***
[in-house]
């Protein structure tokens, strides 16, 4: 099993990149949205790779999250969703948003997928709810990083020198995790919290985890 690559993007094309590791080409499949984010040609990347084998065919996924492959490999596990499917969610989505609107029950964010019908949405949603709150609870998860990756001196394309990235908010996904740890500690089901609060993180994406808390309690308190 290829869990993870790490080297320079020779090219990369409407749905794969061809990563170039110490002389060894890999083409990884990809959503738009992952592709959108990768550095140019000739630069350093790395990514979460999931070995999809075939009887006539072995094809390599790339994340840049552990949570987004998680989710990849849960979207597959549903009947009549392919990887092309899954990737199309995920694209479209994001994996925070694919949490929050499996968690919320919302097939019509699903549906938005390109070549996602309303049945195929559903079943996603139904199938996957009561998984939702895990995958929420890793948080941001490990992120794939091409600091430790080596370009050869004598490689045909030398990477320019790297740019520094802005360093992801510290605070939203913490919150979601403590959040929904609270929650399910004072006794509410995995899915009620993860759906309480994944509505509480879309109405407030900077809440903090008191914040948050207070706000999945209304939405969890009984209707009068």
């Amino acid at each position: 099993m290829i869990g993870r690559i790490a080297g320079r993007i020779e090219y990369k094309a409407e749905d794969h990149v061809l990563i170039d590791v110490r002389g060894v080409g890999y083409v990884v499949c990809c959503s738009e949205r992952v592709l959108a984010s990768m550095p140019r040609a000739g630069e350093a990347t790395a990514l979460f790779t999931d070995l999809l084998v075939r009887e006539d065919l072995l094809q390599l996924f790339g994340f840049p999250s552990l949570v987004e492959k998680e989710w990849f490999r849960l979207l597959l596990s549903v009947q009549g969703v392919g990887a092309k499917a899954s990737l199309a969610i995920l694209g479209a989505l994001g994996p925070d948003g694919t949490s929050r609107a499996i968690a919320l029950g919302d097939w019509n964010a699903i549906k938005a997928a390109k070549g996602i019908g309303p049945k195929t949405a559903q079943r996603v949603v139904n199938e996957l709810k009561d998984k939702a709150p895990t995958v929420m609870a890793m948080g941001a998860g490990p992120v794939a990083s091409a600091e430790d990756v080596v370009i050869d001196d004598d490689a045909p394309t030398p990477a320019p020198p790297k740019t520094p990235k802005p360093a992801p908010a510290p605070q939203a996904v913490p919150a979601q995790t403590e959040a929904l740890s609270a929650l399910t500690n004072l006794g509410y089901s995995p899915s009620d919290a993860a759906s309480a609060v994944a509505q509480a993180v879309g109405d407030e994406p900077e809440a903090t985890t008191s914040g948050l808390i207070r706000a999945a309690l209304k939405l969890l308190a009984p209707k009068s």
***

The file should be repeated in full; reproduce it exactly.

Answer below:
[in-house]
């Protein structure tokens, strides 16, 4: 099993990149949205790779999250969703948003997928709810990083020198995790919290985890 690559993007094309590791080409499949984010040609990347084998065919996924492959490999596990499917969610989505609107029950964010019908949405949603709150609870998860990756001196394309990235908010996904740890500690089901609060993180994406808390309690308190 290829869990993870790490080297320079020779090219990369409407749905794969061809990563170039110490002389060894890999083409990884990809959503738009992952592709959108990768550095140019000739630069350093790395990514979460999931070995999809075939009887006539072995094809390599790339994340840049552990949570987004998680989710990849849960979207597959549903009947009549392919990887092309899954990737199309995920694209479209994001994996925070694919949490929050499996968690919320919302097939019509699903549906938005390109070549996602309303049945195929559903079943996603139904199938996957009561998984939702895990995958929420890793948080941001490990992120794939091409600091430790080596370009050869004598490689045909030398990477320019790297740019520094802005360093992801510290605070939203913490919150979601403590959040929904609270929650399910004072006794509410995995899915009620993860759906309480994944509505509480879309109405407030900077809440903090008191914040948050207070706000999945209304939405969890009984209707009068």
């Amino acid at each position: 099993m290829i869990g993870r690559i790490a080297g320079r993007i020779e090219y990369k094309a409407e749905d794969h990149v061809l990563i170039d590791v110490r002389g060894v080409g890999y083409v990884v499949c990809c959503s738009e949205r992952v592709l959108a984010s990768m550095p140019r040609a000739g630069e350093a990347t790395a990514l979460f790779t999931d070995l999809l084998v075939r009887e006539d065919l072995l094809q390599l996924f790339g994340f840049p999250s552990l949570v987004e492959k998680e989710w990849f490999r849960l979207l597959l596990s549903v009947q009549g969703v392919g990887a092309k499917a899954s990737l199309a969610i995920l694209g479209a989505l994001g994996p925070d948003g694919t949490s929050r609107a499996i968690a919320l029950g919302d097939w019509n964010a699903i549906k938005a997928a390109k070549g996602i019908g309303p049945k195929t949405a559903q079943r996603v949603v139904n199938e996957l709810k009561d998984k939702a709150p895990t995958v929420m609870a890793m948080g941001a998860g490990p992120v794939a990083s091409a600091e430790d990756v080596v370009i050869d001196d004598d490689a045909p394309t030398p990477a320019p020198p790297k740019t520094p990235k802005p360093a992801p908010a510290p605070q939203a996904v913490p919150a979601q995790t403590e959040a929904l740890s609270a929650l399910t500690n004072l006794g509410y089901s995995p899915s009620d919290a993860a759906s309480a609060v994944a509505q509480a993180v879309g109405d407030e994406p900077e809440a903090t985890t008191s914040g948050l808390i207070r706000a999945a309690l209304k939405l969890l308190a009984p209707k009068s």